A crisis in Primary Care? It’s time to let technology shoulder the burden


By Dr Jay Verma

GP Parner, Shakespeare Health Centre

As the health service opens up, GPs have spoken out about the pressure they are facing to deal with a huge backlog of cases as well as new and urgent workloads.

And a report today has called for more investment and an overhaul of how GPs are funded as well as ‘a clear set of measures that capture the pressure and workload being put on primary care’.
But some people may find such comments hard to swallow if they have not  been able to access GP services over the last year as the NHS limited its services because of the pandemic.

Official figures released last month showed practices in England delivered over 28.5 million appointments – a 20% rise compared to the same time last year.

Astonishingly, only 0.41 per cent of those appointments have taken place using video consultation compared to 40% on the phone and 56% in person. This demonstrates just how far we have to go before we even start making a dent in the opportunities which technology can bring us all.

It’s not surprising that patients are taking advantage of the health service opening up again to get health concerns addressed – and it is right that they do so. GPs are here to serve their community of patients regardless of age, gender or income.

But it worries me when I read that thousands of family doctors are considering taking retirement because of the increase in workload because it will have a disastrous effect on those of us remaining. Mainly, though, the impact will be felt by patients and seen in health outcomes.

I worked throughout the pandemic, including vaccinating in care homes and was delighted to be able to play a part in getting this country out of a lockdown which had many additional health consequences I believe we will see further down the line – including in child mental health.

So I understand that some GP teams – and in those teams I think we must include ALL the clinical staff who work in primary care including the administrative and support team with whom we could not function – are feeling ‘absolutely exhausted’.

But the answer is not to quit. We’ve come this far, we mustn’t give up now.

The government provided primary care with £270 million in additional funding to help address the backlog of patients caused by the pandemic and pay for additional members of staff.

The additional funding GP practices are awarded by NHS England on completion of important health targets, such as the carrying out of long term condition reviews, were guaranteed.

According to a leading industry publication, GP Online, GPs have said that increased volumes of patients had ‘forced them to prioritise the most sick’.

One GP in Surrey, Dr Dave Triska, told the publication his surgery had faced an ‘astronomical volume’ of work since Easter and questioned whether it was ‘humanely possible’ for these working levels to continue.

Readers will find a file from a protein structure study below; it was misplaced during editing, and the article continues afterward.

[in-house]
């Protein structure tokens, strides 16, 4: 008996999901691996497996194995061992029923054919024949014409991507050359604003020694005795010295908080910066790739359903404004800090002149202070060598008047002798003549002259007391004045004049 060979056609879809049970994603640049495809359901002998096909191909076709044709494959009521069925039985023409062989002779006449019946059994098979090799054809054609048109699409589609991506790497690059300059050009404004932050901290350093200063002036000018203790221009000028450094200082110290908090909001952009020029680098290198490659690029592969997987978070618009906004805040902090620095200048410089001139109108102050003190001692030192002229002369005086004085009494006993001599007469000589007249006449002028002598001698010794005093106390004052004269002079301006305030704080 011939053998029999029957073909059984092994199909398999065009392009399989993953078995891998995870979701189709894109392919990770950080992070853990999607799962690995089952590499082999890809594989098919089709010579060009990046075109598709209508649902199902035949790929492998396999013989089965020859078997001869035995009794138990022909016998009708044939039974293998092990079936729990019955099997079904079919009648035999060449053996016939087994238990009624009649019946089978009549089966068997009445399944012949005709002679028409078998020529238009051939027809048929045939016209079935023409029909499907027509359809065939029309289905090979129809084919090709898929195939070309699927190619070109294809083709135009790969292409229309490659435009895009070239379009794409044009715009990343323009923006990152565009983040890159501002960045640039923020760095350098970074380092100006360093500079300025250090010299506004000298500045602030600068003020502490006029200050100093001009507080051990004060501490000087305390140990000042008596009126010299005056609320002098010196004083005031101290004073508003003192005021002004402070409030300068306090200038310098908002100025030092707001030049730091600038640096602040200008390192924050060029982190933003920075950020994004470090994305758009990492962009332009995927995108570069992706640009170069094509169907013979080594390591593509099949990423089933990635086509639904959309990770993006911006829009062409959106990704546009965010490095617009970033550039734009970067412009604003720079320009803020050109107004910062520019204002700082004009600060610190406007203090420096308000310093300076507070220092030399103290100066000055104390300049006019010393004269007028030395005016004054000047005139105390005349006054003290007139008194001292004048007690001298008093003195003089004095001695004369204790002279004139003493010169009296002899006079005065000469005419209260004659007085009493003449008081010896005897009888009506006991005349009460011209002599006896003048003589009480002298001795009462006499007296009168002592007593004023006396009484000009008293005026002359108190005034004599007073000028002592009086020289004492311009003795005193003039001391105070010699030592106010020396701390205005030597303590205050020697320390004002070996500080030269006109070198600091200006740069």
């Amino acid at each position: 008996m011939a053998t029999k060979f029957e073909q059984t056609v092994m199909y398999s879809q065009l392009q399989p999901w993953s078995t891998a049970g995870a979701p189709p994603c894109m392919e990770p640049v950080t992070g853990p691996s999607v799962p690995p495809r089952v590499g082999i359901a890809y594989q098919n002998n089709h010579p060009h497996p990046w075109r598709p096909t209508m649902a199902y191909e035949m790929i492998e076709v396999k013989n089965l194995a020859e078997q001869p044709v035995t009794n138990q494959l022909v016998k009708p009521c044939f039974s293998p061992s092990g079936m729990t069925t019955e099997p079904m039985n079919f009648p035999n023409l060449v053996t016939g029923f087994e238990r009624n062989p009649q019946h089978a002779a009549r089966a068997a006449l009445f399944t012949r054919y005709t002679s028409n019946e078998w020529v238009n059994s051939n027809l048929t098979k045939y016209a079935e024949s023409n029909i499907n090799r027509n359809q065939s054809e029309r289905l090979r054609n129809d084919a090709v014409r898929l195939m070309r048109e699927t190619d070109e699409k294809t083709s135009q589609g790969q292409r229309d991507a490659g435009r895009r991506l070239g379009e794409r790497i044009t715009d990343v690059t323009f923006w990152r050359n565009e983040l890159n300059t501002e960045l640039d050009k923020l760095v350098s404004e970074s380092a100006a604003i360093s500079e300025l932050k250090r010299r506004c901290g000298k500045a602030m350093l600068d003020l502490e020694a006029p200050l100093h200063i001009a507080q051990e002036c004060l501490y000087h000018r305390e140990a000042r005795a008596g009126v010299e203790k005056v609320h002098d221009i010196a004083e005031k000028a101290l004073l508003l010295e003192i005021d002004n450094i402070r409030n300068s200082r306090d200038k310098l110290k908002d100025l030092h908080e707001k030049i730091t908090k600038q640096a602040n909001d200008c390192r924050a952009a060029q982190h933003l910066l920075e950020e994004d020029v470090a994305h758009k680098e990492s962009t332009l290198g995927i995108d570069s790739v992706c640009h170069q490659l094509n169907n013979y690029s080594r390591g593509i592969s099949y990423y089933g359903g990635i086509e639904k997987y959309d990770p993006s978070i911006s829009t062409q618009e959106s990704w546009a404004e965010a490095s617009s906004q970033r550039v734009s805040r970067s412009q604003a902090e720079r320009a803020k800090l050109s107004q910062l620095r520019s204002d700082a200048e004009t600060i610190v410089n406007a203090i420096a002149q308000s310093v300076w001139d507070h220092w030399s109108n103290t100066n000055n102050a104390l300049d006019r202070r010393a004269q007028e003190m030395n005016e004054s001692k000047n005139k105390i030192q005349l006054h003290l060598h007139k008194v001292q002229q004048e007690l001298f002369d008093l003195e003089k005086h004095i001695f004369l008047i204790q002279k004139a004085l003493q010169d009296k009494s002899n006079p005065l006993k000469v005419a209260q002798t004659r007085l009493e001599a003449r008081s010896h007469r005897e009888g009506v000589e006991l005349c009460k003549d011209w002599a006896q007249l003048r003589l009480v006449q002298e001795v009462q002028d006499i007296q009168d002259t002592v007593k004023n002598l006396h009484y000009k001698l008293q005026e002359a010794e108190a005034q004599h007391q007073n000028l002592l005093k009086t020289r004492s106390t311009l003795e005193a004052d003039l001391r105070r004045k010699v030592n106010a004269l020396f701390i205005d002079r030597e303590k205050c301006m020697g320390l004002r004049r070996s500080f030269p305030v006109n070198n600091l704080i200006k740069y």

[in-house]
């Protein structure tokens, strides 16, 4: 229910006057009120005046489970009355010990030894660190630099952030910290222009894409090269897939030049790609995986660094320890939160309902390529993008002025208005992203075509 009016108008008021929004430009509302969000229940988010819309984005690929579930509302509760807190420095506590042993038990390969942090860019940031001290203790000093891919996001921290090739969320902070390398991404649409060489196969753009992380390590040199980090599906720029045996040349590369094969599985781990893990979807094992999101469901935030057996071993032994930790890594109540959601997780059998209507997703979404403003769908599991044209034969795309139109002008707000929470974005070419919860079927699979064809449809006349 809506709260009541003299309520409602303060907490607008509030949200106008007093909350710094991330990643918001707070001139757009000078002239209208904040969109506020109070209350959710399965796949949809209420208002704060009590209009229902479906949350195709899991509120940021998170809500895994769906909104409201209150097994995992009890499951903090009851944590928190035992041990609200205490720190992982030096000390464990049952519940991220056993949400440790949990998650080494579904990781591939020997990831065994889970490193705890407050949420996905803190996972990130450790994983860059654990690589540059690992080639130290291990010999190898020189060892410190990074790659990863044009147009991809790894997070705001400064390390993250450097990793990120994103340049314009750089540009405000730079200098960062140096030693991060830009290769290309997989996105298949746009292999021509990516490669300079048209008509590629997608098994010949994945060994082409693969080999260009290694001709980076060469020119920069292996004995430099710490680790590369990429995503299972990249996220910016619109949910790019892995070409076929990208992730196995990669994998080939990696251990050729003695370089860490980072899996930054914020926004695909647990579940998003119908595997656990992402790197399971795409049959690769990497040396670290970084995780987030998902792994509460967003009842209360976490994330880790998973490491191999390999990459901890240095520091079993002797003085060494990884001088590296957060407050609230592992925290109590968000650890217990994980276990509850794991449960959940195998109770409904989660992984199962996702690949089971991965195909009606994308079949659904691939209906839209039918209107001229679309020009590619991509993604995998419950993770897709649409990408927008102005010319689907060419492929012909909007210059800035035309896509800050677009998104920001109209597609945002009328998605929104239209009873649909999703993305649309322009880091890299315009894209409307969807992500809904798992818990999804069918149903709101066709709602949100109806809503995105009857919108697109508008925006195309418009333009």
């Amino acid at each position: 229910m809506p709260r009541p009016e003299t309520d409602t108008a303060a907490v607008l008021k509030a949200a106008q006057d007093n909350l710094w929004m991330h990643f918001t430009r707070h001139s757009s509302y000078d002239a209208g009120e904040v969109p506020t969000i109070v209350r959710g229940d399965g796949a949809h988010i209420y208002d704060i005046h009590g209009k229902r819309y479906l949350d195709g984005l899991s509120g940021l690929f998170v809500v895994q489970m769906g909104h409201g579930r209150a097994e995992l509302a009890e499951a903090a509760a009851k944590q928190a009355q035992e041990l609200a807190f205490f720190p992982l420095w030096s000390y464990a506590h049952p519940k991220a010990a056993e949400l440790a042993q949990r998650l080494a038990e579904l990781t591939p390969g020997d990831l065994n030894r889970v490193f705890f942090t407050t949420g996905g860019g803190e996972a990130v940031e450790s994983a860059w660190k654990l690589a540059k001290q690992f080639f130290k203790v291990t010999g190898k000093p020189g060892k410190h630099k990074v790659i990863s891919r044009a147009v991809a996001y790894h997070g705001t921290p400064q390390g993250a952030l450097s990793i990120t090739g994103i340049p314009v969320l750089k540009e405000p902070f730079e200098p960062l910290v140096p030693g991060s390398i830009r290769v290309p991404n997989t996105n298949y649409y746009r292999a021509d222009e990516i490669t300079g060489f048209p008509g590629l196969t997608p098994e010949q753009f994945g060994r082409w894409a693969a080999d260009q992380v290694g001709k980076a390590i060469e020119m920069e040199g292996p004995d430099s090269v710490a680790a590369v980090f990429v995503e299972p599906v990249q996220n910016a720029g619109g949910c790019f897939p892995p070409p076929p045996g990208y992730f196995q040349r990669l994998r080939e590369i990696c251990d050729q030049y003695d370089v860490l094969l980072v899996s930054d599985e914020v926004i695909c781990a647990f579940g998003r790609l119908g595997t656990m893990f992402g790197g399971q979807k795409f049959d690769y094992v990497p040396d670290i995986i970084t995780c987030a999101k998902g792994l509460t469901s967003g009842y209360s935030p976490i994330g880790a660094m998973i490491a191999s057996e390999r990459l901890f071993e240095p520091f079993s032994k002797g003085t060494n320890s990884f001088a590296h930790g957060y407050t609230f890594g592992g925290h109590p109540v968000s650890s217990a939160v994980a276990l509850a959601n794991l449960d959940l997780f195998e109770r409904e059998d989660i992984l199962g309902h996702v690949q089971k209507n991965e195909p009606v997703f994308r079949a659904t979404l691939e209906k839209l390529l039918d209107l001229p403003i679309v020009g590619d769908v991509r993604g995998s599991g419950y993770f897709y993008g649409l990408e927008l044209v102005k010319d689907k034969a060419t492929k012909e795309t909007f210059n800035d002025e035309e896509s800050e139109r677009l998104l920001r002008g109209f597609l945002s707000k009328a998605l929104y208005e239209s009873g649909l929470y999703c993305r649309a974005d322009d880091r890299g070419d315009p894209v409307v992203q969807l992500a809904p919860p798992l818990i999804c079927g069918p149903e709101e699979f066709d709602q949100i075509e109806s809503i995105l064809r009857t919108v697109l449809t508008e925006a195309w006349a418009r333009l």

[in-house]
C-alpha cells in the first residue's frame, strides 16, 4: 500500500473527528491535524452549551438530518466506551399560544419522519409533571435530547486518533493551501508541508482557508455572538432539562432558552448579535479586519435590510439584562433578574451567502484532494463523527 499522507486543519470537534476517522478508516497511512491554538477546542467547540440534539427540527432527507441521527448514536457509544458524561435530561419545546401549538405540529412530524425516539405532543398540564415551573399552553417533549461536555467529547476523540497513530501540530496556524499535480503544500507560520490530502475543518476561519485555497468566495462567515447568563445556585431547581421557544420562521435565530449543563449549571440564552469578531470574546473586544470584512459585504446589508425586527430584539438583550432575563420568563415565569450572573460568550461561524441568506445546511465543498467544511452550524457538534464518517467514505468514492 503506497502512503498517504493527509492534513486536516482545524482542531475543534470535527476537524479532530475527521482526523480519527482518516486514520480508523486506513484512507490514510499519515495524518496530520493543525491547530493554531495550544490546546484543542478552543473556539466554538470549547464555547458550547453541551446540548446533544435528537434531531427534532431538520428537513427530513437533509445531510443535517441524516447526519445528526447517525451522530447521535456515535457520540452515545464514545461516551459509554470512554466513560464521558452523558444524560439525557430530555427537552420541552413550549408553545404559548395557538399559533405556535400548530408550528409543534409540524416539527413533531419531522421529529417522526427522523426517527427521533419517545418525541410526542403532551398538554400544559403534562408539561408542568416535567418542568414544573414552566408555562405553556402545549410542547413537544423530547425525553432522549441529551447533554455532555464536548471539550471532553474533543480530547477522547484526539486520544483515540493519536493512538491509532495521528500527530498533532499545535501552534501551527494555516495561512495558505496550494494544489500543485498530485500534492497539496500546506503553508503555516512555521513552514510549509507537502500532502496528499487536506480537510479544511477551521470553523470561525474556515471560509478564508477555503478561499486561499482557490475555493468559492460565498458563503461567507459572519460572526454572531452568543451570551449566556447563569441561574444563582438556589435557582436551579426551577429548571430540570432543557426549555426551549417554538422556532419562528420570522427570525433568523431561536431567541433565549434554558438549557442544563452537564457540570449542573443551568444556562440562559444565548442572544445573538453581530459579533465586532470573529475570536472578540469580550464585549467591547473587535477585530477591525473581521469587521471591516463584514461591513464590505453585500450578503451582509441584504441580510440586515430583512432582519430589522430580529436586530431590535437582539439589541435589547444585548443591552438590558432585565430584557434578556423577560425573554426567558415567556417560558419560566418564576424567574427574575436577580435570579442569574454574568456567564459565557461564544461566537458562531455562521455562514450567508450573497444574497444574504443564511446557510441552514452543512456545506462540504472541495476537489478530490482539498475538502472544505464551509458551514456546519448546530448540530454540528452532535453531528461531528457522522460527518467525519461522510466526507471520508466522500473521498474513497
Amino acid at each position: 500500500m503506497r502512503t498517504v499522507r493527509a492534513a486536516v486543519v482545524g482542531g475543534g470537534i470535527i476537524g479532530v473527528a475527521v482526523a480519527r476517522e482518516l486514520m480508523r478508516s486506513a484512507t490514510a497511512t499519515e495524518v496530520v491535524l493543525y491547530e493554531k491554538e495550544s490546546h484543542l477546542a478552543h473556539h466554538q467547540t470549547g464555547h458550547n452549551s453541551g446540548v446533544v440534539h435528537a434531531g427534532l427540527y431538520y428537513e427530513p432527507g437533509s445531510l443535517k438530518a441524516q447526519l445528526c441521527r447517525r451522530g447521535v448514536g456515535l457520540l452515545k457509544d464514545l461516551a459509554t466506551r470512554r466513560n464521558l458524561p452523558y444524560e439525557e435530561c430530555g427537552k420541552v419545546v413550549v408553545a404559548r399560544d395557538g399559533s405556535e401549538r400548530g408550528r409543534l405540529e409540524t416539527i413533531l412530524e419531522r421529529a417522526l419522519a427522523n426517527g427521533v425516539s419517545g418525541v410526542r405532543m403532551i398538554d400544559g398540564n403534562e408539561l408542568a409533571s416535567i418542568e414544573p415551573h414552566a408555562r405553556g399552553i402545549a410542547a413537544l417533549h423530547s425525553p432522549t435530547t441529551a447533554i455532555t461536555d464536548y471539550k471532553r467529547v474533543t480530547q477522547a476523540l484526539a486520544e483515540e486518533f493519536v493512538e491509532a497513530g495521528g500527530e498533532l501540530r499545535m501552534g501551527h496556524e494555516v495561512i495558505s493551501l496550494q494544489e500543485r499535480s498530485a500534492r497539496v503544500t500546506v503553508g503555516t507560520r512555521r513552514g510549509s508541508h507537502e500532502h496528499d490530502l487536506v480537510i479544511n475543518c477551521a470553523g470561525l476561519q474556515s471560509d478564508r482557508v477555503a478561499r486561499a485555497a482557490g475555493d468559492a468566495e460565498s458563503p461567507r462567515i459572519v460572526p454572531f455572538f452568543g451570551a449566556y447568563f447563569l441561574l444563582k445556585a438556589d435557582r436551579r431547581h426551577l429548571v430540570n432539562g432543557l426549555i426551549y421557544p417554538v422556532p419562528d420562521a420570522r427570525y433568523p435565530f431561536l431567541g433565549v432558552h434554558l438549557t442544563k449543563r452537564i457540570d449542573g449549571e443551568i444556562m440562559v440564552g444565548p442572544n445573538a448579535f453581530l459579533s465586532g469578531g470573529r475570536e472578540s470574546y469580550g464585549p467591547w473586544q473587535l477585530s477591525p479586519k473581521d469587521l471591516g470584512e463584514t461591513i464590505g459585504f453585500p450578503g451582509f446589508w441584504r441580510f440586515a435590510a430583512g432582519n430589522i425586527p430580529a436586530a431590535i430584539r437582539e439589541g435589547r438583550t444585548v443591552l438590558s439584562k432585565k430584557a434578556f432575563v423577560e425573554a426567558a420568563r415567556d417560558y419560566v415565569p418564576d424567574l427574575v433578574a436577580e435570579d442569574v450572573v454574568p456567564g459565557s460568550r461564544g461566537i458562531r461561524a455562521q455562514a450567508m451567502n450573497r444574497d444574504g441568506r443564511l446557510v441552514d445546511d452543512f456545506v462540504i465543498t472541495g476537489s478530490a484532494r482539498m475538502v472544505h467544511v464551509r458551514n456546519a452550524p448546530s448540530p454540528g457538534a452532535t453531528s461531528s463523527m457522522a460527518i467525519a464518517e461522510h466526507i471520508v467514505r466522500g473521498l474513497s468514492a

To put this into context, Dr Triska worked with the UK military in Afghanistan. When he says this is the hardest he has ever worked, I believe him.

And it’s not just the GPs facing the pressure: it’s the nurses, the pharmacists, the health care assistants and the teams on reception who probably face the most patient ire.

So what’s the solution? We’ve seen that money has been made available at national level to help primary care, but this needs to be used effectively.

Pretty much every industry across the world, from farming to finance, has benefitted from the increased efficiencies which technology can bring.

The NHS itself doesn’t admittedly have the best reputation when it comes to IT but the direction being set from the Department of Health and Social Care includes an increase in digital first.

For me, that’s not just online triaging and video consultations: that’s simply digitalising an existing way of working and whilst it may make some things easier it is not making the most of available technology.

Healthcare has a mountain of tools available to use – from artificial intelligence to diagnose brain scans to patients booking in their own appointments. It really does cover the whole spectrum.

The problem isn’t the availability of solutions, it’s the willingness of healthcare professionals to use them and, perhaps, to invest in them.

There are some things technology will never replace. Even during the last year patients who needed face to face appointments should have been able to access them. But by using available resources to allow patients to complete symptom checkers, algorithms to prioritise patients according to need and letting patients book in appointments for routine procedures like flu vaccines or cancer screenings, we can make sure that clinicians can prioritise those urgent appointments.

It would also be a great help to their front of house staff – and could really cut the time spent waiting on the telephone to your local GP practice. And who wouldn’t want that?

The tools are available, the funding is available. Let’s properly invest in our health future and ensure that we learn from the experiences across the NHS and from patients during the pandemic.


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